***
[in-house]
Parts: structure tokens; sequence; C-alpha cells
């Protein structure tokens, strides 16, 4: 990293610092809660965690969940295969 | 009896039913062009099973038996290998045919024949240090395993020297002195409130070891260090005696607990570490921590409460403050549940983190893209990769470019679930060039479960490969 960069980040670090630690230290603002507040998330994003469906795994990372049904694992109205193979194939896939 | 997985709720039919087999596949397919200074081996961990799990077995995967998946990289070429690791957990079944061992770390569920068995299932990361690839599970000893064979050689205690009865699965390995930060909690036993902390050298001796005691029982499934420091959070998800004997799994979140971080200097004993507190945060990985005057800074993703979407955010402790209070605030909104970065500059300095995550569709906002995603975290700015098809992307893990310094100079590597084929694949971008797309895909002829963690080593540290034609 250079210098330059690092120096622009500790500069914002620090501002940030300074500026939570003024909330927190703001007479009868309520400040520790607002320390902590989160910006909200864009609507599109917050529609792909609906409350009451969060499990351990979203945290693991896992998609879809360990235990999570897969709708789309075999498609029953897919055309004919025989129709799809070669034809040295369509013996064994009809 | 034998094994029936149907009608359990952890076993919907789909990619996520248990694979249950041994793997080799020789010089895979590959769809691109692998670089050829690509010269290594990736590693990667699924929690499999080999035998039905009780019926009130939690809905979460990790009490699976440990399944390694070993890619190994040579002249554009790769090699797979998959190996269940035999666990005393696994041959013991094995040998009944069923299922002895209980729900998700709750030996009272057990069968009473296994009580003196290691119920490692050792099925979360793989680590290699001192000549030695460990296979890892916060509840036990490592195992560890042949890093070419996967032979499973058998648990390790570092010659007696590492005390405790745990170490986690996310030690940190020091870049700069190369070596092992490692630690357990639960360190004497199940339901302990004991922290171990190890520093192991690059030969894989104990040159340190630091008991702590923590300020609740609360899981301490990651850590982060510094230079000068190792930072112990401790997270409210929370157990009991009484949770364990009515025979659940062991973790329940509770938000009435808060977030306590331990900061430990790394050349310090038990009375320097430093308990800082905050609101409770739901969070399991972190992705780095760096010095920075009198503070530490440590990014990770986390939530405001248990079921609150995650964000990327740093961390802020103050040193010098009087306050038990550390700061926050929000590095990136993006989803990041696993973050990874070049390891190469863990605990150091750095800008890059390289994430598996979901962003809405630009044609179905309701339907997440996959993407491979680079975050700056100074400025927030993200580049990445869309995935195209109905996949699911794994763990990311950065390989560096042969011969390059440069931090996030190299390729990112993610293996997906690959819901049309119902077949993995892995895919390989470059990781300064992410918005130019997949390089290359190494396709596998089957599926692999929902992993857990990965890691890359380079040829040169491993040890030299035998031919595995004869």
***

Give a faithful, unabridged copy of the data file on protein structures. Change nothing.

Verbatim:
[in-house]
Parts: structure tokens; sequence; C-alpha cells
């Protein structure tokens, strides 16, 4: 990293610092809660965690969940295969 | 009896039913062009099973038996290998045919024949240090395993020297002195409130070891260090005696607990570490921590409460403050549940983190893209990769470019679930060039479960490969 960069980040670090630690230290603002507040998330994003469906795994990372049904694992109205193979194939896939 | 997985709720039919087999596949397919200074081996961990799990077995995967998946990289070429690791957990079944061992770390569920068995299932990361690839599970000893064979050689205690009865699965390995930060909690036993902390050298001796005691029982499934420091959070998800004997799994979140971080200097004993507190945060990985005057800074993703979407955010402790209070605030909104970065500059300095995550569709906002995603975290700015098809992307893990310094100079590597084929694949971008797309895909002829963690080593540290034609 250079210098330059690092120096622009500790500069914002620090501002940030300074500026939570003024909330927190703001007479009868309520400040520790607002320390902590989160910006909200864009609507599109917050529609792909609906409350009451969060499990351990979203945290693991896992998609879809360990235990999570897969709708789309075999498609029953897919055309004919025989129709799809070669034809040295369509013996064994009809 | 034998094994029936149907009608359990952890076993919907789909990619996520248990694979249950041994793997080799020789010089895979590959769809691109692998670089050829690509010269290594990736590693990667699924929690499999080999035998039905009780019926009130939690809905979460990790009490699976440990399944390694070993890619190994040579002249554009790769090699797979998959190996269940035999666990005393696994041959013991094995040998009944069923299922002895209980729900998700709750030996009272057990069968009473296994009580003196290691119920490692050792099925979360793989680590290699001192000549030695460990296979890892916060509840036990490592195992560890042949890093070419996967032979499973058998648990390790570092010659007696590492005390405790745990170490986690996310030690940190020091870049700069190369070596092992490692630690357990639960360190004497199940339901302990004991922290171990190890520093192991690059030969894989104990040159340190630091008991702590923590300020609740609360899981301490990651850590982060510094230079000068190792930072112990401790997270409210929370157990009991009484949770364990009515025979659940062991973790329940509770938000009435808060977030306590331990900061430990790394050349310090038990009375320097430093308990800082905050609101409770739901969070399991972190992705780095760096010095920075009198503070530490440590990014990770986390939530405001248990079921609150995650964000990327740093961390802020103050040193010098009087306050038990550390700061926050929000590095990136993006989803990041696993973050990874070049390891190469863990605990150091750095800008890059390289994430598996979901962003809405630009044609179905309701339907997440996959993407491979680079975050700056100074400025927030993200580049990445869309995935195209109905996949699911794994763990990311950065390989560096042969011969390059440069931090996030190299390729990112993610293996997906690959819901049309119902077949993995892995895919390989470059990781300064992410918005130019997949390089290359190494396709596998089957599926692999929902992993857990990965890691890359380079040829040169491993040890030299035998031919595995004869």